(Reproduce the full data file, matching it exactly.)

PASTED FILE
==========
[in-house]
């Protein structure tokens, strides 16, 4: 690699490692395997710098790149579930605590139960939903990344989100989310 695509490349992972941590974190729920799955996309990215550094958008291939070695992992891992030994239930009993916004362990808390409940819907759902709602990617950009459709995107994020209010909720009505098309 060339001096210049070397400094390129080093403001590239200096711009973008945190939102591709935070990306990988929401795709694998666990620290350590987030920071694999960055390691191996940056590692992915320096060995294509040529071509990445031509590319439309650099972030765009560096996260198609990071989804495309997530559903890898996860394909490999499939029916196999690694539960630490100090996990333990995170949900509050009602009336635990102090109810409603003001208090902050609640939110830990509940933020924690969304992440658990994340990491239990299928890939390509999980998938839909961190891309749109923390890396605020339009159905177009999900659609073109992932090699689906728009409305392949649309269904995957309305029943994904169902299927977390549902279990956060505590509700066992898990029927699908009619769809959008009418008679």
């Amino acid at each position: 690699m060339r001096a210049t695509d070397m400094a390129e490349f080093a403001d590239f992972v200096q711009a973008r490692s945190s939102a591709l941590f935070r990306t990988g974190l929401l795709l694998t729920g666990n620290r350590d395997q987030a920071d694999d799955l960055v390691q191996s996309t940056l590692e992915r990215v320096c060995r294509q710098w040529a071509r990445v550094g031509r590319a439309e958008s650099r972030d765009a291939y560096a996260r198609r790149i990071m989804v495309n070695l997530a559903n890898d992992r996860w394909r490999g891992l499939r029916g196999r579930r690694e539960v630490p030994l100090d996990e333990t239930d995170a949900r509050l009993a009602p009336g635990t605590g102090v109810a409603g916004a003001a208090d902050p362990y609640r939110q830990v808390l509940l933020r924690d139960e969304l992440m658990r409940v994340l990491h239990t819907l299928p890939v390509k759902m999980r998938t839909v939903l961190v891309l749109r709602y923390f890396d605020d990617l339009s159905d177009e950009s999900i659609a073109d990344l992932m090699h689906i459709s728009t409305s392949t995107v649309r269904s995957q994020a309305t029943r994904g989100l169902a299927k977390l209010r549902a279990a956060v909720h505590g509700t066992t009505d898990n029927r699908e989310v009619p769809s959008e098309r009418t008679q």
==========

[in-house]
């Protein structure tokens, strides 16, 4: 690699490692395997710098790149579930605590139960939903990344989100989310 695509490349992972941590974190729920799955996309990215550094958008291939070695992992891992030994239930009993916004362990808390409940819907759902709602990617950009459709995107994020209010909720009505098309 060339001096210049070397400094390129080093403001590239200096711009973008945190939102591709935070990306990988929401795709694998666990620290350590987030920071694999960055390691191996940056590692992915320096060995294509040529071509990445031509590319439309650099972030765009560096996260198609990071989804495309997530559903890898996860394909490999499939029916196999690694539960630490100090996990333990995170949900509050009602009336635990102090109810409603003001208090902050609640939110830990509940933020924690969304992440658990994340990491239990299928890939390509999980998938839909961190891309749109923390890396605020339009159905177009999900659609073109992932090699689906728009409305392949649309269904995957309305029943994904169902299927977390549902279990956060505590509700066992898990029927699908009619769809959008009418008679």
């Amino acid at each position: 690699m060339r001096a210049t695509d070397m400094a390129e490349f080093a403001d590239f992972v200096q711009a973008r490692s945190s939102a591709l941590f935070r990306t990988g974190l929401l795709l694998t729920g666990n620290r350590d395997q987030a920071d694999d799955l960055v390691q191996s996309t940056l590692e992915r990215v320096c060995r294509q710098w040529a071509r990445v550094g031509r590319a439309e958008s650099r972030d765009a291939y560096a996260r198609r790149i990071m989804v495309n070695l997530a559903n890898d992992r996860w394909r490999g891992l499939r029916g196999r579930r690694e539960v630490p030994l100090d996990e333990t239930d995170a949900r509050l009993a009602p009336g635990t605590g102090v109810a409603g916004a003001a208090d902050p362990y609640r939110q830990v808390l509940l933020r924690d139960e969304l992440m658990r409940v994340l990491h239990t819907l299928p890939v390509k759902m999980r998938t839909v939903l961190v891309l749109r709602y923390f890396d605020d990617l339009s159905d177009e950009s999900i659609a073109d990344l992932m090699h689906i459709s728009t409305s392949t995107v649309r269904s995957q994020a309305t029943r994904g989100l169902a299927k977390l209010r549902a279990a956060v909720h505590g509700t066992t009505d898990n029927r699908e989310v009619p769809s959008e098309r009418t008679q």